Mixed Bag: Texas’ Booming Economy

Categories: Economy, InTheNews
Comments: 4 Comments
Published on: 2014.07.02

My local representative to the U.S. House (John Carter, of Texas, not Mars) keeps talking about jobs, both the superior nature of Texas’ job growth and the need for more jobs on a national level.

“It’s time to focus on jobs,” he tweeted yesterday. And: “It’s time for Sen. Reid to pass the 40 job bills on his desk”, he posted a few days ago.

And, about Texas: “155,713 of the 665K jobs created by the future exports of liquefied natural gas (LNG) will be in Texas” (June 24). And: “Texas added more jobs in May than any other state in the US!” (June 23).

Aside from my skepticism that the economy needs to keep “growing”, I do understand that people have a hard time living without jobs. Except for the very few in today’s world who are completely self-sufficient and live off the land, money is necessary — and the only ways to reliably get it are to work for a living, sell stuff (which counts as a job to me), or steal it.

But repeating the double-mantra of “more jobs!” and “Texas is doing great in the jobs department!” is a little deceptive.

The Texas Tribune, a nonpartisan and nonprofit media organization, recently published a four-part investigative series about the “Texas Miracle” — the booming economy that’s seeing Texas lead the nation in economic recovery since the 2008-9 global economic collapse, leading the nation in job growth, and seeing major firms moving to and hiring in Texas faster than ever before.

(Growth in my own current town of residence, Killeen, is mostly unrelated; it’s due to the continued flow of money into — and then out of — Ft. Hood because of the ongoing wars around the world.)

“It’s hard to argue with the job creation numbers they tout. Since 2003, a third of the net new jobs created in the United States were in Texas.” (source)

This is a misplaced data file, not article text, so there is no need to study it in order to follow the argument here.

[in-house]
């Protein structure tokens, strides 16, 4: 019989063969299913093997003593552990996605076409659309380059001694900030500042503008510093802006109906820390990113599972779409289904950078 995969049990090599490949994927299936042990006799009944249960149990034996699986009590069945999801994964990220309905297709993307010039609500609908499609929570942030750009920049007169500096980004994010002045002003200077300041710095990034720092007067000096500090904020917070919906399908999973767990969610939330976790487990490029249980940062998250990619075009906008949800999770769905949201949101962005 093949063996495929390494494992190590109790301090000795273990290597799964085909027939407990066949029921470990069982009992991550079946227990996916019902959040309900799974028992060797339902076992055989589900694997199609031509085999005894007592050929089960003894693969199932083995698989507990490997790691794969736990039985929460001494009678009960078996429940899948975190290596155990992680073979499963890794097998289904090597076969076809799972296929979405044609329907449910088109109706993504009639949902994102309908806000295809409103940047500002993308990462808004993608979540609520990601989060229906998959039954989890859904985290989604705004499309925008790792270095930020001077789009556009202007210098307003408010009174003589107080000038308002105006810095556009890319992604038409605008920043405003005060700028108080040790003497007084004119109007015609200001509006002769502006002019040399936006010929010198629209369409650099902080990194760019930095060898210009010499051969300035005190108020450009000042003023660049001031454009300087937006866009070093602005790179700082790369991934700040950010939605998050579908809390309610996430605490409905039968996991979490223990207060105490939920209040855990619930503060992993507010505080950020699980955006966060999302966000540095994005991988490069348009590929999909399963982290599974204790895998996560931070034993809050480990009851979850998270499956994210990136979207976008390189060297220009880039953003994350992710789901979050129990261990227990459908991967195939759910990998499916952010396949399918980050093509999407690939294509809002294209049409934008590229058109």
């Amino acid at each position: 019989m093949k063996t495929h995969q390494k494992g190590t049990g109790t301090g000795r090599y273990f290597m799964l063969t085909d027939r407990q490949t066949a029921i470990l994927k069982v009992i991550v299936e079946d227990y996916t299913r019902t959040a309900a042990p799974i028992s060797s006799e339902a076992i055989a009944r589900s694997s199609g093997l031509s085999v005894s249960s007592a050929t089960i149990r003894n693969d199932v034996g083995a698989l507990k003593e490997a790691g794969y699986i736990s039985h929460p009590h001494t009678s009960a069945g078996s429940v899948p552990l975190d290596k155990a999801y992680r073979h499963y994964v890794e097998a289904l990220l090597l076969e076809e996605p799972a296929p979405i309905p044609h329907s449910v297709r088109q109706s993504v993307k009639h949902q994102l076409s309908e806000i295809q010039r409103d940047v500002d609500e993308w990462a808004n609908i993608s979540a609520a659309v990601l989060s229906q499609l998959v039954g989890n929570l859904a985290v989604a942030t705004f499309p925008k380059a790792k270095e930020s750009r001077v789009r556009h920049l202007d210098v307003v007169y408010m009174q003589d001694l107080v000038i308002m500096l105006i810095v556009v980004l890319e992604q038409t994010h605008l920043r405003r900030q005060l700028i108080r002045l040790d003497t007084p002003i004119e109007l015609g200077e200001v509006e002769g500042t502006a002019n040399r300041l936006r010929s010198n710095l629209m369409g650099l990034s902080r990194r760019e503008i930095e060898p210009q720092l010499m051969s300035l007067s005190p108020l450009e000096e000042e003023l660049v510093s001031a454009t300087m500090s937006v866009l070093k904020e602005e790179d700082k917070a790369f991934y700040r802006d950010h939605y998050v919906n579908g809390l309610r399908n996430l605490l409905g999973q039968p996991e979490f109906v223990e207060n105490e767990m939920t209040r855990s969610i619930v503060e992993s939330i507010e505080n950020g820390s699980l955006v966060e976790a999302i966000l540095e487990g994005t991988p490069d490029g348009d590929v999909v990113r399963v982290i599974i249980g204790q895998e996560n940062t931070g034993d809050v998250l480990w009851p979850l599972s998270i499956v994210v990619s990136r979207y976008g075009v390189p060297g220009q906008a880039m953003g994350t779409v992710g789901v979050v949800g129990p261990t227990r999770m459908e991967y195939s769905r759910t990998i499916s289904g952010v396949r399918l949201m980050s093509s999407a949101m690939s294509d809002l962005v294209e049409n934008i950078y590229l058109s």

There’s a dark side, though, according to these articles.

Texas leads the nation in worker fatalities — for seven of the last 10 years, staying high here while falling nationally. And: “…when Texans get hurt or killed on the job, they have some of the weakest protections and stingiest benefits in the country”, according to the Tribune.

Additionally, Texas is the only state that doesn’t require private employers to carry workers’ compensation insurance or a private equivalent. For the ones who do have some type of coverage:

“Nearly half of all employee claims are initially denied or disputed in whole or in part, and when those denials blossom into a major disagreement before the Texas Division of Workers’ Compensation, workers lose most of the time, according to state data.”

One federal government study (.pdf) found that in Texas, less than 50% of work-related injuries were paid for by workers’ compensation insurance, the lowest among the 10 states studied.

I could go on, and the Tribune’s articles do go on, but I think the point has been made.

The very lack of regulation (and to some degree, the lack of enforcement of regulations) is touted by state leaders as one of the reasons for Texas’ economic growth. Governor Rick Perry is known to publicly recruit companies from other states, including this sentence in an ad to New Yorkers: “If you’re tired of the same old recipe of over-taxation, over-regulation and frivolous litigation, get out before you go broke.”

Their message, though, is meant for the companies, the “job-creators”. The only message for the workers is the implied: “At least you’ll have a job”, which admittedly can be an optimistic message when jobs are hard to find elsewhere.

To me, it’s perfect evidence that the free market isn’t all it’s cracked up to be, that it consistently and almost without exception favors those already in power and/or who already have money.

To someone without a job and to a company head looking to expand or move, the Texas news is good news. But to almost everyone else, it’s a shame.

  1. >>my skepticism that the economy needs to keep “growing”<<

    So much of the time it seems like the business of business is just more business.

    Another way to look at it: imagine your grandchild on your knee and saying, "Remember that third quarter net profit of 12.8%? Wonderful memories."

  2. Zane says:

    One reason the fatality rate might be so high in Texas is that employers are not required to give paid breaks, lunch breaks are short, and there is no limit to how many hours an employer can make you work in a day. There are probably other states like this too, but it certainly can’t help the stats.



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